In December 2017, ASIC commenced a review of the design and sale of CCI. ASIC required 11 lenders to undertake an independent review of their CCI sales practices and collected detailed data about the way the products performed for consumers.
The lenders in ASIC's review are: Australia and New Zealand Banking Group Limited; Australian Central Credit Union Ltd; Bank of Queensland Limited; Bendigo and Adelaide Bank Limited; Citigroup Pty Limited; Commonwealth Bank of Australia - Retail Banking Services and Bankwest; Credit Union Australia Limited; Latitude Finance Australia and Latitude Personal Finance Pty Ltd; National Australia Bank Limited; Suncorp-Metway Limited; Westpac Banking Corporation.
Some Key Findings
- CCI is extremely poor value for money: For CCI sold with credit cards, consumers received only 11 cents in claims for every dollar paid in premiums. Across all CCI products sold by lenders, only 19 cents was recovered in claims for every premium dollar which consumers paid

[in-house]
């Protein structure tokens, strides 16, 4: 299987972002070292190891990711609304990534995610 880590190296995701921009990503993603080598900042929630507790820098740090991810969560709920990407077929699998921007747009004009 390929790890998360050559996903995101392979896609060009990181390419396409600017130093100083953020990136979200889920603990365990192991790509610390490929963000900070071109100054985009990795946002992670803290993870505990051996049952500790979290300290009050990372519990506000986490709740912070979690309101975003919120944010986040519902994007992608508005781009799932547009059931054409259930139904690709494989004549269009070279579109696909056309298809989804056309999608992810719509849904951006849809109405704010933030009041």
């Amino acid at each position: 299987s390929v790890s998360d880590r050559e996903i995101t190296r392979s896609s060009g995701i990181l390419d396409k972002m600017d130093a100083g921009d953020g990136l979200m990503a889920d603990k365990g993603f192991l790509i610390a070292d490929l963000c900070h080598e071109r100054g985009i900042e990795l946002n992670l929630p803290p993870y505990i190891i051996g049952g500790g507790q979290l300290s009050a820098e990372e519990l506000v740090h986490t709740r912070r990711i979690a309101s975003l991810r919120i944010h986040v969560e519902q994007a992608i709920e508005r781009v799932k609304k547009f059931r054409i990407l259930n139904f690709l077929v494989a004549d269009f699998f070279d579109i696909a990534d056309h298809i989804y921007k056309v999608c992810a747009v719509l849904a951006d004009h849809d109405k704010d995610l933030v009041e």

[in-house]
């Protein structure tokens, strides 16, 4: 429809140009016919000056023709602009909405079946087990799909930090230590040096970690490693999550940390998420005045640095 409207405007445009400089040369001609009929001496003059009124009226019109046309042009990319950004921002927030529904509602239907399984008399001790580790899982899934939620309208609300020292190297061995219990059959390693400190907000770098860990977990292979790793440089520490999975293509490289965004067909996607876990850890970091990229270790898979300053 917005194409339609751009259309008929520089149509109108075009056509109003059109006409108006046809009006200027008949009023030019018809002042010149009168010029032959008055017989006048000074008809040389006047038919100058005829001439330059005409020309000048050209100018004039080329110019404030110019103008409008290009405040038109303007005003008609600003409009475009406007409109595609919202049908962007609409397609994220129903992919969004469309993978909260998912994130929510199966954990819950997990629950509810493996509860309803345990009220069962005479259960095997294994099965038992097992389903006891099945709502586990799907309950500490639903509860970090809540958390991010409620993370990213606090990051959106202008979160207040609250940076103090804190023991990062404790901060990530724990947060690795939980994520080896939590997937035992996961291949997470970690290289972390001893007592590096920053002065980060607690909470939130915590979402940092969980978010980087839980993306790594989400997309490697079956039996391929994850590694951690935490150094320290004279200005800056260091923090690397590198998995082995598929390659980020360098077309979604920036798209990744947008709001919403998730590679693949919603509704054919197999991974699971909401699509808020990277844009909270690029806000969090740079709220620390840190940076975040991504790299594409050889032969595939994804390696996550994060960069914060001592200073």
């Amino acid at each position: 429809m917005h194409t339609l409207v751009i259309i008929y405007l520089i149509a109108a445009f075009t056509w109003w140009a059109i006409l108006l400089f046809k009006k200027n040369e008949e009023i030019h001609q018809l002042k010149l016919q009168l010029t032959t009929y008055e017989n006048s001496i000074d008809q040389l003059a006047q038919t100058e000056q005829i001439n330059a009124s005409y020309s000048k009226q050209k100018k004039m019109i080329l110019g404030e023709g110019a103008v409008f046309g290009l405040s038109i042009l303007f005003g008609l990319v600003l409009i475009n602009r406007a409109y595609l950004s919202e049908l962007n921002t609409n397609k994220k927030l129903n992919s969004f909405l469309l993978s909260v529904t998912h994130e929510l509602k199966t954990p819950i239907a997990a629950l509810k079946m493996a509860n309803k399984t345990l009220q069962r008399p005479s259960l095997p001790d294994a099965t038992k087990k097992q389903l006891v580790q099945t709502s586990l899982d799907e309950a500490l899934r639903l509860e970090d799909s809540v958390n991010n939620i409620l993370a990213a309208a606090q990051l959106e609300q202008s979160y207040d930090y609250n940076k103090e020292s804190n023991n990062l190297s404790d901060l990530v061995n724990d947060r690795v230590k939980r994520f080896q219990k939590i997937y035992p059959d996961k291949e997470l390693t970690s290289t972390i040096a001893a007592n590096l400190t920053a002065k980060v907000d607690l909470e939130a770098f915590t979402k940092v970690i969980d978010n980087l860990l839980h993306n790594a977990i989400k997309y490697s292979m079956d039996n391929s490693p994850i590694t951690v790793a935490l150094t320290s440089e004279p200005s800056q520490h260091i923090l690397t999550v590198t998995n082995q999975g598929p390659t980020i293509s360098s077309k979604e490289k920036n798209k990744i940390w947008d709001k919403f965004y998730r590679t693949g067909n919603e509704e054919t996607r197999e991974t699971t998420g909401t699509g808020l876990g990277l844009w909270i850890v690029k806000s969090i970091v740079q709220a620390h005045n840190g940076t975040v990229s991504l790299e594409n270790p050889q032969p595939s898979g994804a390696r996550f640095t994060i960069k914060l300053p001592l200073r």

- CCI sales practices caused consumers harm: ASIC identified a number of concerns about the way in which consumers were sold CCI. These include: a) that consumers were sold CCI when they were ineligible to claim under their policy; b) telephone sales staff used high-pressure selling and other unfair sales practices when selling CCI; c) consumers were incorrectly charged for CCI, including being charged ongoing CCI premiums even though they no longer had a loan; and d) many lenders did not have consumer focused processes in place to assist consumers in hardship who had a CCI policy to lodge a claim